- Length of time since the initial cancer diagnosis
- Degree of lymph node involvement
- Whether distant organs are involved
Cancer that recurs within two years after the initial treatment tends to be more aggressive than cancer that recurs later.
Breast cancer most commonly recurs locally—in or near the site of the original tumor, for example in or around the scar. When recurrent cancer is confirmed, the physician orders blood tests and a bone scan to determine whether the cancer has spread beyond the breast. Any cancer that recurs locally is regarded as aggressive and resistant to treatment. When cancer recurs locally after lumpectomy, mastectomy is the preferred treatment.
When breast cancer cells have spread to the adjacent lymph nodes (usually in the axilla) or to the chest wall, it is termed a regional recurrence. This may require surgical treatment and/or localized radiation therapy as well as systemic treatment.
Cancer in a different part of the breast or in the contralateral (opposite) breast may be a new cancer, which is called a second primary cancer. This cancer may be an entirely different cell type and may be treated successfully with surgery alone, depending on the stage and tumor type. The biopsy may or may not be able to determine whether the new tumor is recurrent disease or a second primary, but it will help determine the treatment.
Metastatic Disease (Distant Metastasis)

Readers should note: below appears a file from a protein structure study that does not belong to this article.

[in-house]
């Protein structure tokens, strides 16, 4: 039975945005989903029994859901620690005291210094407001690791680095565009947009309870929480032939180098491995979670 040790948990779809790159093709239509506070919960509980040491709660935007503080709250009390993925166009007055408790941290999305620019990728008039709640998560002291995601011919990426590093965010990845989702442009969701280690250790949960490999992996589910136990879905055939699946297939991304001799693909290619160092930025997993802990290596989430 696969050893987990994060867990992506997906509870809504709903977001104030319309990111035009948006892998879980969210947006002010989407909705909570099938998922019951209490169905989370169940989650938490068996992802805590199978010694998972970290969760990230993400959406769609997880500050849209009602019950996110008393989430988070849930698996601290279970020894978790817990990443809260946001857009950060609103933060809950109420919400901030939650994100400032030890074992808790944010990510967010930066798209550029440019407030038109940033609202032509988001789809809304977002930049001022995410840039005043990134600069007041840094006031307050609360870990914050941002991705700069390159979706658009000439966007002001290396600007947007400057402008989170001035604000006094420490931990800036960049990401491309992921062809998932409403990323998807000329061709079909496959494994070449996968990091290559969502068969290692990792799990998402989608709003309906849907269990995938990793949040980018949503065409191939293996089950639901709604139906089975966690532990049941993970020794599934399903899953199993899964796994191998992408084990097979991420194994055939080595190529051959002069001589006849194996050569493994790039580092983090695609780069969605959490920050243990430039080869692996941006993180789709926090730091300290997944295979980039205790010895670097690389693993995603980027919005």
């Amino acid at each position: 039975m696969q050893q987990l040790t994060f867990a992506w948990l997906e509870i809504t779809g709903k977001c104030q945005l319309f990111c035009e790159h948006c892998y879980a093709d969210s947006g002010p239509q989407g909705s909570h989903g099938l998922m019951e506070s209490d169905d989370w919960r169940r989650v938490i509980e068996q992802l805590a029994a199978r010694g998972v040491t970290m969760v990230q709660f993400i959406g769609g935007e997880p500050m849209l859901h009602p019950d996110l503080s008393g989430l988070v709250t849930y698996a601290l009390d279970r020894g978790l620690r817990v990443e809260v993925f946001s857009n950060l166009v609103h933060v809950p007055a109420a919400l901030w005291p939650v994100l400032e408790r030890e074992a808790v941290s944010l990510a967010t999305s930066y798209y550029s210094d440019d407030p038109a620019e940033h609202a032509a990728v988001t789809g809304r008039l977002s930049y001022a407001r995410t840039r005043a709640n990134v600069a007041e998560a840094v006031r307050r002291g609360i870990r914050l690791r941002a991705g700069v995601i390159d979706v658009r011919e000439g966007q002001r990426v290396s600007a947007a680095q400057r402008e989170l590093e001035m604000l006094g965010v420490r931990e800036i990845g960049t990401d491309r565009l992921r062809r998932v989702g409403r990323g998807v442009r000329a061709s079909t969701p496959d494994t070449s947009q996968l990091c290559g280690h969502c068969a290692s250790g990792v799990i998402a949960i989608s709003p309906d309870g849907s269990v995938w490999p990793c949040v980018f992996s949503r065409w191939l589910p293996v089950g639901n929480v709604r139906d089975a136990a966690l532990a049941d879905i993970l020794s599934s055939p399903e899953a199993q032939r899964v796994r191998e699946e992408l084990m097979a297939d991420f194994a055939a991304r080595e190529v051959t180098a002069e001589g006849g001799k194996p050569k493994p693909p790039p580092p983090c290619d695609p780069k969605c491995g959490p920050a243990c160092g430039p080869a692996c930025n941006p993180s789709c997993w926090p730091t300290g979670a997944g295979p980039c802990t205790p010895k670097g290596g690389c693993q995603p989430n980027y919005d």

Once breast cancer has spread to distant organs (stage IV), cure is no longer possible. However, palliative care measures—including radiation, chemotherapy, endocrine therapies, targeted therapies, and bisphonates—can significantly improve survival length and quality of life. The most common sites of metastasis for breast cancer are the bone, brain, lungs, and liver.
Breast cancer that metastasizes to the bone can be treated with targeted radiation therapy, either stereotactic external beam or with radiopharmaceuticals. Therapies such as zolodronic acid (Zometa) and denosumab (Zgeva, Prolia) can help reduce the pain of bone metastases, strengthen bones, and decrease morbidity due to skeletal-related events (SREs) (Hartmann & Loprinzi, 2012). There may be the need for surgical intervention, in some cases for rod placement, to either treat or prevent fracture in large, weight-bearing bones that are affected by disease. Patients with cancer in the bone should be cautioned about the increased risk of fracture.
Metastatic cancer that develops in the brain or around the spinal cord can also be treated to improve quality of life. Steroid medications can be given to decrease pain, swelling, and neurological symptoms. Whole brain radiation or localized brain radiation (Gamma Knife treatment) can be used to treat women whose cancer has spread to the brain.
Palliative care can be offered during this time. Palliative care specialists work together with the healthcare team, such as nurses, nutritionists, social workers, chaplains, pharmacists, and others, to focus on creating an individual plan to address any lasting treatment side effects, pain, emotional aspects, and other concerns of the cancer patient. The idea is to treat the whole person—including the physical, emotional, social, and spiritual aspects.
Palliative care is often confused with hospice care, which is provided for people who have a terminal diagnosis. Palliative care can be provided at any time during a cancer diagnosis, not just at the end of life.
The inclusion of palliative care may include positive benefits such as:
- The ability to fully complete treatment
- Improved quality of life during treatment
- Increased ability to perform daily activities
- Living longer
- Improved ability to deal with the emotions
- Increased connection to social support
- Fewer hospitalizations